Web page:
‘They just washed their hands of it’: B.C. family’s warning after dog lost through pet-sitting app

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Another B.C. family is warning pet owners about the potential pitfalls of online-based pet-sitting platforms after their puppy was injured and fled while in care of a sitter.

Chilliwack couple Kim and Dan Levinksy and their two young children left their 10-month-old purebred pit bull terrier with a pet-sitter through the popular Rover platform on Monday while they headed to Mexico for a vacation.

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Speaking by Skype from Mexico, the Levinksys said they’d met their pet-sitter ahead of dropping Frankie off, and chosen her because she seemed like a good fit and her dog got along with theirs.

But they said about half an hour after dropping the dog off, they got a call telling them Frankie had jumped the fence and been hit by a car.

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“It was very unexpected. We were just on our way pretty much to the car to leave for our trip, we were getting the kids ready, we were all super excited and in good spirits, and we got this call,” said Kim.

“We spent about six hours on foot looking for her before our trip, and unfortunately we did have to leave,” said Dan.

They have posted to local Facebook groups and have friends and family searching for Frankie — but say they’re not satisfied with how Rover has handled the situation.

They say the company has refused to reimburse them for a pet detective, and that they feel like the platform is not taking responsibility for operators listed on its site.

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Alicia Pemberton, who was boarding the dog, said she was heartbroken about the situation.

Pemberton said Frankie was playing with her own dog in the back yard when the pair rolled in some dog droppings. When they tried to clean Frankie off, the dog got nervous and bolted, jumping their home’s fence, she said.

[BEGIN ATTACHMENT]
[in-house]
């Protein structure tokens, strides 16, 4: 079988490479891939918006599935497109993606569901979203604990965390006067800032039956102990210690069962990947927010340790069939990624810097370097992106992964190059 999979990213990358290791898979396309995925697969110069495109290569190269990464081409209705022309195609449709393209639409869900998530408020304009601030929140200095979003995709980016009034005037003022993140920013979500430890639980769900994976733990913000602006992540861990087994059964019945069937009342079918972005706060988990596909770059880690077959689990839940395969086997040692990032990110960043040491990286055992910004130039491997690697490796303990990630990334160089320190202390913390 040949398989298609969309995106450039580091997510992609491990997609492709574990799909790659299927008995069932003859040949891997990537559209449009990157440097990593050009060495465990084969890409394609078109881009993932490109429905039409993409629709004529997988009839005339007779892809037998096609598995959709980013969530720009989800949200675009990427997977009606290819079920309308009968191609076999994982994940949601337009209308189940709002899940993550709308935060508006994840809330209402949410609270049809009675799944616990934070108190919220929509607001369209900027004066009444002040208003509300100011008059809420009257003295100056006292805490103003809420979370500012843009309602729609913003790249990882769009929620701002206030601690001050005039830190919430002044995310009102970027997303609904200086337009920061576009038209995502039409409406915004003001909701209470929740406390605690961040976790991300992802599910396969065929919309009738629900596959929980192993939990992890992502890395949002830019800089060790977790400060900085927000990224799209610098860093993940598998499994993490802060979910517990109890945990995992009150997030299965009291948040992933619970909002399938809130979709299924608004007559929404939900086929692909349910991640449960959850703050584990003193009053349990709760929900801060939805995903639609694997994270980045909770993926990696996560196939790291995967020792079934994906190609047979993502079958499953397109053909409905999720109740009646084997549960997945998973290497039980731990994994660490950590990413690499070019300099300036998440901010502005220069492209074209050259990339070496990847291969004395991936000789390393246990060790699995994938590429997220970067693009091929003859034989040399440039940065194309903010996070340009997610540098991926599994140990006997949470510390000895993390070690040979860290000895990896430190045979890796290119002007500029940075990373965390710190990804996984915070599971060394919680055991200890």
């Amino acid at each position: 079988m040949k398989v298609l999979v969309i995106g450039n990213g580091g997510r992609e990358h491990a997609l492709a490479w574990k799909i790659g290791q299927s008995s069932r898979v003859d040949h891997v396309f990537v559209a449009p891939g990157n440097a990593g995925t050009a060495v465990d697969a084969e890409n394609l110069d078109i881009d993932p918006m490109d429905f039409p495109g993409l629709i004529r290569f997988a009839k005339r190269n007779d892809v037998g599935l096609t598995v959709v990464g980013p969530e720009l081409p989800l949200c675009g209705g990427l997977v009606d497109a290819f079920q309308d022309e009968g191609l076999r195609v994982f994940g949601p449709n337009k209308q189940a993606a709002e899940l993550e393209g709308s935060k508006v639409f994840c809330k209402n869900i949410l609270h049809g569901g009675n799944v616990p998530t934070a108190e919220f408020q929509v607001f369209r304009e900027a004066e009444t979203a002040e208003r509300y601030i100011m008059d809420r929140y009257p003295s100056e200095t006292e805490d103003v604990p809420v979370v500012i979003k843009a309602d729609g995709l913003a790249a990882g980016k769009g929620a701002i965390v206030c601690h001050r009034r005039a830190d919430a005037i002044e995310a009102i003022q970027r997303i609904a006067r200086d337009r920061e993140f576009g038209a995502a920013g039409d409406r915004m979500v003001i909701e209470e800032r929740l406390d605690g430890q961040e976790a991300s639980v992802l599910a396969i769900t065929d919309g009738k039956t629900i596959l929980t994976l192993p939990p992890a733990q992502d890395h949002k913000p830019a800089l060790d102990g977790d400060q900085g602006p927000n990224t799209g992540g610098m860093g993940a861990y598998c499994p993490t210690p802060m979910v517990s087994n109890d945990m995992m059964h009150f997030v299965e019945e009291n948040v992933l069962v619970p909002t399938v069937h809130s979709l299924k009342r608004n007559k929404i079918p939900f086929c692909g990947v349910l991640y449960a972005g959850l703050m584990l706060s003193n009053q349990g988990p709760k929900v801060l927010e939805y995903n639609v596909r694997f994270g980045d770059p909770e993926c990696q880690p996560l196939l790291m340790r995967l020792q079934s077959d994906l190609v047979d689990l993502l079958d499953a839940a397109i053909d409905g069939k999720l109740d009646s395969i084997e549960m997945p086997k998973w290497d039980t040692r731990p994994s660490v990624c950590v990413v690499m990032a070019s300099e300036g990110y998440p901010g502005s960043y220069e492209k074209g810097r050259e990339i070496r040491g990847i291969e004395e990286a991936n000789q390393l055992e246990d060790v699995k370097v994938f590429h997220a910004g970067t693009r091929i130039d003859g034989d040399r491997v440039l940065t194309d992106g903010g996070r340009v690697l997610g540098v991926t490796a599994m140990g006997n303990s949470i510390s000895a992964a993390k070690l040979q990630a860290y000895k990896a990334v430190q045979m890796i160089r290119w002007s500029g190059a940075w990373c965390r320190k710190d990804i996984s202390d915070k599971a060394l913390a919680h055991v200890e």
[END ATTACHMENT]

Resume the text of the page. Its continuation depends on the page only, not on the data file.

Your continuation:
“I was pretty surprised, because I asked them if she would do something like that, and they said she’s never done anything like that before,” said Pemberton.

“If someone had told me that, I would have only taken her out with a leash on. But you know, it’s not their fault, they don’t know, it’s their first time dropping their dog off at a sitter.”

Submitted. Submitted

Frankie ran into the road, where it was struck by a vehicle, Pemberton said. The dog got up quickly and didn’t appear to be bleeding or have any broken legs — but fled, she added. The driver did not stay at the scene.

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Pemberton said she and her partner spent hours searching for the dog, and have since posted in local forums and put up posters around the community looking for her.

She said Rover had also been helpful, offering $100 reward and ordering and paying for the lost dog posters.

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Everyday we go driving and looking,” she said. “I’m a big animal person. I have a dog myself and I wouldn’t want that to happen to him.”

A spokesperson for Rover said the company was taking the situation seriously, describing it as a “rare” occurrence.

“Our primary focus is seeing Frankie reunited with her family,” said the company.

Supplied. Supplied

“To aid in the search efforts, we have posted in online forums, engaged local members of our community to help locate Frankie, and are offering a reward for information leading to her being found.

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The company pointed to its safety policy, which includes vetting pet-sitters and compensation for vet bills under the case of some injuries.

It added that Pemberton’s Rover account had been “paused,” and that its trust and safety team was conducting an investigation.

But Dan Levinksy says he wants to see more from Rover.

“They’re essentially telling us to deal with it ourselves and go after the people who watched her for reimbursement of any costs incurred,” he said.

“I just feel like if you’re a company who’s offering this kind of service you should have a little more accountability.

“They just washed their hands of it.”

Dan and Kim’s daughter plays with Frankie as a puppy. Supplied

Levinsky said their three-year-old son is too young to be worried, but that they’re having a hard time keeping their daughter’s attention on the vacation and not her lost best friend.

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“We’ve kind of gotten her mind off of it now, but she remembers multiple times a day and starts crying and asking,” said Kim.

It’s not the first time a B.C. family has run into trouble using Rover. Back in September, an East Vancouver couple’s dog escaped from a sitter who refused to take responsibility for the incident. The couple said the company apologized and de-listed the sitter.

Frankie has reportedly been spotted several times in Chilliwack since disappearing, and the family is offering its own reward for her return.

They’re asking anyone who sees her not to approach, as she is scared and skittish, and to instead contact the family via Facebook or Chilliwack animal control.

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